The other major issue with this episode is…there’s barely anything to it. A good 90% of the substance of this episode is in the fight and there’s hardly anything else to grab onto. Character development or plot detail is basically totally absent, bar the usual inconsequential villains scene and a truly baffling closing sequence where Sophia confronts Calibur and achieves nothing. Seriously, he shows up, tries to attack her, then leaves, and I’m just utterly confused as to what the point of including the sequence was. Sakamoto at least brings some individual flair to lighten things up, but Saber’s problems are more than skin deep and it’ll take much more work than this to truly overcome them.
- If it wasn’t incredibly obvious to you already, there’s basically no way Calibur can be anyone other than the former Saber. It’s the only option which makes even a lick of sense.
- I didn’t mention mysterious lady in the main body of text because….well, what is there to say? It’s a novel introduction at least, but I’m not wildly optimistic about this show’s ability to provide a satisfying answer to the mystery.
- Thankfully it looks like the villains are finally able to occupy the same physical space as each other.
- Given Slash is almost entirely themed around sound, why is ‘Bremen no Rock Band’ not his default form?
- It’s awfully nice of Calibur to take only one book from each Rider and not, you know, kill them while they’re totally helpless! Granted this is a stock kid’s show issue, but it’s rarely as egregiously presented as it is here.
- No, that book is not red. It’s brown.
This is the Gaim special which Metal Yoshida and Ryo Matsuda were filming when they cameo’d in last week’s episode of Saber. Produced exclusively for the Toei Tokusatsu Fan Club streaming service (think Netflix but for rubber and spandex), this is a two-part special that, when added together, equals about one full episode of new Gaim-based antics.
The truth is this is a totally throwaway piece of fluff that’s entirely at odds with the generally serious, epic tone of Gaim proper, and also gleefully non-canon as most Rider spinoffs are. With that said, by god it was nice to be able to see characters we actually know and care about, with actual jokes, shot by people who actually know how to film a scene. Maybe Saber has just led to a rapid lowering of my standards but this was a breath of fresh air.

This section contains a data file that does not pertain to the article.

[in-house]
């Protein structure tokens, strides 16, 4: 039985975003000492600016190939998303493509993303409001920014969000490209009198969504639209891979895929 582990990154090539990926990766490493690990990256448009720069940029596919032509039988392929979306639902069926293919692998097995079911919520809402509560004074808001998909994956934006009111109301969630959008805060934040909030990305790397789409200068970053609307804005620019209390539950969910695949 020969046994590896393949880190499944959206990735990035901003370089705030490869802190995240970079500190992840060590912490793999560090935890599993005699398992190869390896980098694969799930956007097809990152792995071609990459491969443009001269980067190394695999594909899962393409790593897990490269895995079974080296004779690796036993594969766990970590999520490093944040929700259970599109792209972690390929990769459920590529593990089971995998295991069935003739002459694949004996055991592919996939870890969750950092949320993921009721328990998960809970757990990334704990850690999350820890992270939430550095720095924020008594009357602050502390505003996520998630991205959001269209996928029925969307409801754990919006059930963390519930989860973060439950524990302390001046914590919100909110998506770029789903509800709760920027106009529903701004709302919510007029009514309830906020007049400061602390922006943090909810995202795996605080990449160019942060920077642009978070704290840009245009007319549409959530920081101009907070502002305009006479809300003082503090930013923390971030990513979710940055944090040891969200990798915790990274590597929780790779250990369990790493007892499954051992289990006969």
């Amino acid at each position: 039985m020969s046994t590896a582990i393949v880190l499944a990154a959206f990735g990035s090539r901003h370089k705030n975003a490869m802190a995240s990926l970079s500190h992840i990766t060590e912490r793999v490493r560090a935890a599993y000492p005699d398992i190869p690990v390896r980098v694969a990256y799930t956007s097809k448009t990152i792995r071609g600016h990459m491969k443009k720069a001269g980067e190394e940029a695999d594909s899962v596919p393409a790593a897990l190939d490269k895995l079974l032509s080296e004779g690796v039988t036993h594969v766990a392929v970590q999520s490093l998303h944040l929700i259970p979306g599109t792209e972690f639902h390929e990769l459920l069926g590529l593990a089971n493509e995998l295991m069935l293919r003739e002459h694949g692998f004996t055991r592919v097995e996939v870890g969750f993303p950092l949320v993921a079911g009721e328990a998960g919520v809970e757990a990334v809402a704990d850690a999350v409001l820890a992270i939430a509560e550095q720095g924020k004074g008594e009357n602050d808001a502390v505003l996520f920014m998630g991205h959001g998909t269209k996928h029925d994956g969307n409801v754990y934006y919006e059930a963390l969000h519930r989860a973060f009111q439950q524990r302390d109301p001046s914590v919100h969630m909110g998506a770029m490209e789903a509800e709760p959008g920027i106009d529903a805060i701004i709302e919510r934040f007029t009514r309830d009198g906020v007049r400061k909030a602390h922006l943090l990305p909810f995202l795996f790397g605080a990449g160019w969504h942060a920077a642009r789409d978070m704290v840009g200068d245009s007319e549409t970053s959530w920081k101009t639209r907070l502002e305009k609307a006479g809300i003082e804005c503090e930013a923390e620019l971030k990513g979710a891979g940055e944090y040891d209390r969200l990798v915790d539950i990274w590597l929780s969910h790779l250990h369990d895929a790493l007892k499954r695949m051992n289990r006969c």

The odd-couple comedy relationship between Pierre and Jonouchi was always one of the most charming, underrated parts of Gaim, and Yoshida and Matsuda prove they’ve still got considerable chemistry together here. Elevating Jonouchi to smug pastry superstar (with astonishing 1980’s suits) is the exact right move to make the character as insufferable as possible, and the show wisely plays Pierre’s attempts to take down his former student almost entirely for goofy laughs.
Yuki Kubota as Taketora
bata is a little flat, and it definitely feels like he’s there just to cash a cheque, but he’s never less than professional and we do get a chance to see Zangetsu’s neat Kachidoki Arms variant, previously exclusive to the Gaim Gaiden stage play. Bringing back Atsushi Shiramata as the dearly departed Hase is also a great above-and-beyond touch that manages to inject at least a little pathos into the finale and makes the subsequent battle that much more satisfying. Ultimately Gridon vs Bravo is a mere trifle, but it’s a tasty one that I’d definitely recommend fans of Gaim give a watch.